Robb Bagguley has seen plenty of real estate slumps. But he’s never seen a slump like the one the United States is currently suffering.
Bagguley is president of the Midwest region of Transwestern, a commercial real estate company based in Chicago. This slump is different, he says, for one big reason: it’s global.
“In previous real estate slumps, there were always places, in the country or across the globe, that were doing well,” Bagguley said. “That’s not the case today. This recession has affected everyone across the globe. We are all interconnected now.”
It’s hard to argue against this. Greece’s economic crisis, after all, hurt the performance of the U.S. stock market. BP’s misadventures in the Gulf Coast are hurting consumer confidence across the United States, some analysts say.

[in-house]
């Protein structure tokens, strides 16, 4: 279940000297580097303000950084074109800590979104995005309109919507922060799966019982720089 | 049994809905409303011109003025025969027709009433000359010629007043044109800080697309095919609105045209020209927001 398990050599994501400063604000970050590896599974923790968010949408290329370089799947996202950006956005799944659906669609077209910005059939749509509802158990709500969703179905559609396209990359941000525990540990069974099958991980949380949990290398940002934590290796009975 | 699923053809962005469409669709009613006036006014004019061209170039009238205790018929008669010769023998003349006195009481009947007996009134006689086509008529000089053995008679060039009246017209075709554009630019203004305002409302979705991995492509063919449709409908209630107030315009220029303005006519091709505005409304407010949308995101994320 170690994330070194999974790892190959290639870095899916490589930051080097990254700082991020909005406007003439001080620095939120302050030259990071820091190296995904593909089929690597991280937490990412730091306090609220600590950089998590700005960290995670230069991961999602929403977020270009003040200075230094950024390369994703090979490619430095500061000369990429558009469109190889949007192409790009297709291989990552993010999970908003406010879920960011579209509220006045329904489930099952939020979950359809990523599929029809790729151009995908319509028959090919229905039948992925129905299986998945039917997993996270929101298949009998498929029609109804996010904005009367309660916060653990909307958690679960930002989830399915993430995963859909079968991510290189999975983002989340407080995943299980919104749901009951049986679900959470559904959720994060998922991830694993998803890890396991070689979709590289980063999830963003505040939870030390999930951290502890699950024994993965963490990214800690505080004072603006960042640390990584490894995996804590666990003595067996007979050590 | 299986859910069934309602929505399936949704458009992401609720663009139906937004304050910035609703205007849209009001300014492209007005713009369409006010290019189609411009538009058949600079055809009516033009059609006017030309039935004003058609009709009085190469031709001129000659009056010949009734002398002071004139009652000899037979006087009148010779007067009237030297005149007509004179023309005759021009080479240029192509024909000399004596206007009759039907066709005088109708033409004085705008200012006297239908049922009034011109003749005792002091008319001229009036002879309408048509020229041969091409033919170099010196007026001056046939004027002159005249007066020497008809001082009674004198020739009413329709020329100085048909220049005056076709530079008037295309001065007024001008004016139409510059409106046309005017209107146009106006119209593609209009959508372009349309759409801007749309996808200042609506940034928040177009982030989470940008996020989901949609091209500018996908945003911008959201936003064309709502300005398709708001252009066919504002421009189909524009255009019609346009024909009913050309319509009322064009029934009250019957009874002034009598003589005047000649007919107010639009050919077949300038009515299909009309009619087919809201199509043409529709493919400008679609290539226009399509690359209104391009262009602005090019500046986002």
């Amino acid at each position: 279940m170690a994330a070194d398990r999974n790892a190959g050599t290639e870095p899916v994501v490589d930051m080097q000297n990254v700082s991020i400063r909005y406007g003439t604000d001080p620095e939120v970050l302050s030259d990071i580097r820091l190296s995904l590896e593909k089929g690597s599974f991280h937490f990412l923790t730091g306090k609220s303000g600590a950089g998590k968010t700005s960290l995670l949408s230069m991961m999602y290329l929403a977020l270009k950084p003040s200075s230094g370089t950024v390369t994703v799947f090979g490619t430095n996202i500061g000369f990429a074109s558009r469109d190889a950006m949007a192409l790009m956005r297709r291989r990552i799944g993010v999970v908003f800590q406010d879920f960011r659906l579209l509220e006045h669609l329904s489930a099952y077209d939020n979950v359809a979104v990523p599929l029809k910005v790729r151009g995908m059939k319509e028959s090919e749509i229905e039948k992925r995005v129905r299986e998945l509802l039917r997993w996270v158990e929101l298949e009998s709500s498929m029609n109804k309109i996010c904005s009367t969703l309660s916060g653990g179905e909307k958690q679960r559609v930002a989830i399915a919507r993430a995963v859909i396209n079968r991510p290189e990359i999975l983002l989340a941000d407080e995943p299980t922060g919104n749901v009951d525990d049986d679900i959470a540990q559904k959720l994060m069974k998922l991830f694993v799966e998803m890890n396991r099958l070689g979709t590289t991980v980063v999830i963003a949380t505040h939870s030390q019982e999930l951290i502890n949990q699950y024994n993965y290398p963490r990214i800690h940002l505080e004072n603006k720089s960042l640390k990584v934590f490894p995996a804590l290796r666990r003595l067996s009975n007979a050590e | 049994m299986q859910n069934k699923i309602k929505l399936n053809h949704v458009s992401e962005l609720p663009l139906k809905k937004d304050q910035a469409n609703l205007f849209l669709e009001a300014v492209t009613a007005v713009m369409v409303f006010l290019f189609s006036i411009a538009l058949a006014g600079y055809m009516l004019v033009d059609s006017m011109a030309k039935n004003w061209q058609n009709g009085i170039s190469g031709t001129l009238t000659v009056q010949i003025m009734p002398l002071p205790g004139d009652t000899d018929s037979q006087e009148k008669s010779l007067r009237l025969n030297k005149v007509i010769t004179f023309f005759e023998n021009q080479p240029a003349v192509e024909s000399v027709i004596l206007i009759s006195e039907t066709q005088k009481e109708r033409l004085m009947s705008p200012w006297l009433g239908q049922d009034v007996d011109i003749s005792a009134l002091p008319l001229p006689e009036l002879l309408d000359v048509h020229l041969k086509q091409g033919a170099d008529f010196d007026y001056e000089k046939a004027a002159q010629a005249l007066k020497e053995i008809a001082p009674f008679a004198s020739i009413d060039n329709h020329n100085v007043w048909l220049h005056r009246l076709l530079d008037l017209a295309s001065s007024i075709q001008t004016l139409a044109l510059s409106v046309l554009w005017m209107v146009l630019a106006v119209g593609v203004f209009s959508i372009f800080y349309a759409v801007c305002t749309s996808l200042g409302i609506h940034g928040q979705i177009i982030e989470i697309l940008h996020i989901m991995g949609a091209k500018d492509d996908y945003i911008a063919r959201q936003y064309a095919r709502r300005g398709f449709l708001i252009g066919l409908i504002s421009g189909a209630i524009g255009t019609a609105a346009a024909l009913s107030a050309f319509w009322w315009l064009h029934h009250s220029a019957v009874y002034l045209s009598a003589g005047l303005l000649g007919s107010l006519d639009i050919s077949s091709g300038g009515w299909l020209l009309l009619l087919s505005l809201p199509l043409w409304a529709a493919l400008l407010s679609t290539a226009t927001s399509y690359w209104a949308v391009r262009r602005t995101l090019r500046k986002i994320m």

It’s little wonder, then, that so many of the real estate agents and commercial brokers I interview look so wistfully back on the real estate slump of the early 1990s. As Bagguley said, after the real estate markets hit bottom in 1994, a good bounce in activity followed in 1995. We all hope that this real estate slump has already hit its bottom. But it’s clear that if it has, there’s been no bounce-back yet.
And that makes this the most challenging real estate slump that industry veteran Bagguley can remember.